Going through some posts on a favourite travel site, I got to thinking about the life of a traveler, when not traveling. Mainly mine, and what I’m going to do about it.
An obvious observation is that the longer you are away, the weirder it is when you return. Coming home from a 2 week vacation on a tropical island will have you wishing you had more time to relax, but walking in your front door won’t feel much different. Coming home from a 6 month trip in a completely different culture than my own had me heading home from the airport staring in wonder at the roads I used to drive everyday, when I realized they hadn’t changed at all in my absence. The day after arriving home I went to the grocery store and found myself completely intimidated by a place I’d been countless times, not knowing which way to navigate the aisles, and finding the vast selection extremely overwhelming. I can imagine how strong that feeling might be after traveling for an even longer period. (un?)Fortunately, that feeling only lasted about one week, after which I started to feel as though I had never left. That feeling got me completely terrified. It got me thinking about the not so mild panic attack I experienced on the last leg of my journey home, sitting next to a giant Texan who wouldn’t stop babbling about his disappointment with our 6 hour delay. I sat ignoring him trying to calm my nerves. These weren’t the same nerves that had me clutching the plane’s armrests after our plane had landed in India for the first time – those were nerves of uncertainty and the unknown. These nerves were of certainty and the very well known. On my departure, a long 6 months previous, I had a small cry for the people at home I would miss, and on my arrival back home I fought another small cry for everything else abroad I would never know.
Spending countless hours in the travel section of Chapters, and picking up guidebooks along with highlighters, I grabbed a novel set in India. After reading the first few pages I found myself yearning for ridiculous things such as the complete lack of ability to do my hair/make-up (what an invigorating feeling, simply stepping out of the shower and walking out the door), the freedom of not being able to drive yourself, or the wanted-it-at-the-time-but-don’t-now dreaded cell phone. Ya it can be convenient, but I don’t really need it. I also wonder why all our buses have the same boring paint job? Why don’t strangers smile at each other in Western society? Why are our streets almost void of people? Why do I feel a pang of irrational jealously whenever I see a plane in the sky? (which living 10 minutes from the airport, is often) I know that at times when traveling I wanted nothing more than to blend in, but really, I even miss being the centre of attention. I miss not knowing where I’m going to wake up 3 days from today. The one thing I miss most, though, is the feeling of missing home. When I was forced to be in common situations with no power, no food for extended periods besides chips and coke, no bed to sleep in and not a drop of warm water, I was so completely aware of how privileged my life is at home. I could see my life from the eyes of the less fortunate that I was often surrounded by, and when you are back home living your life, it is hard to keep that realization on the surface everyday.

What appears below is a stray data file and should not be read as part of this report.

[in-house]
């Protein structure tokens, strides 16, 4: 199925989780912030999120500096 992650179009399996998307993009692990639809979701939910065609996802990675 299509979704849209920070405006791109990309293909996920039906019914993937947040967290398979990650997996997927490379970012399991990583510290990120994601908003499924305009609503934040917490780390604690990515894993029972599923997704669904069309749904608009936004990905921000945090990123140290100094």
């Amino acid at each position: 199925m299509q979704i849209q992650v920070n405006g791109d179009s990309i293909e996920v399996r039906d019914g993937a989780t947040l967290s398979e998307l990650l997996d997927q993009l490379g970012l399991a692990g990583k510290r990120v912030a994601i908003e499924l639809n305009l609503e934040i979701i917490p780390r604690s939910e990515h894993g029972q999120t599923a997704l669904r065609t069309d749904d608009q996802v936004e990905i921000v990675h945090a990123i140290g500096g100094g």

In a borrowed term, I have come to realize I have ‘away-sickness.’ Away-sickness can be a dangerous thing if you have begun to settle down and have found a great job that you don’t want to leave. Thankfully, Nick and I have already purchased our tickets out for our next escape, (hint: these destinations will also satisfy our love of food!) and having thrown myself into the planning, my unbearable wanderlust is numbed with the excitement of future potential.
Being with Nick for 7 years, I am confident that I’m not terrified of commitment on a relationship level, but I can’t help but feel that in every other aspect of my life, I am unable to commit to one path, location, or lifestyle. Not knowing what will come next month is what keeps me happy everyday. Uncertainty might scare some people, but for me it represents possibility, and that’s nothing less than exciting.
To quote myself and my parting words on my last post, ‘I’ll be seeing you soon,’ our faithful blog readers, and not as a post from my comfy couch, but preferably from a terribly hard bed in a city I can’t properly pronounce. I can’t wait!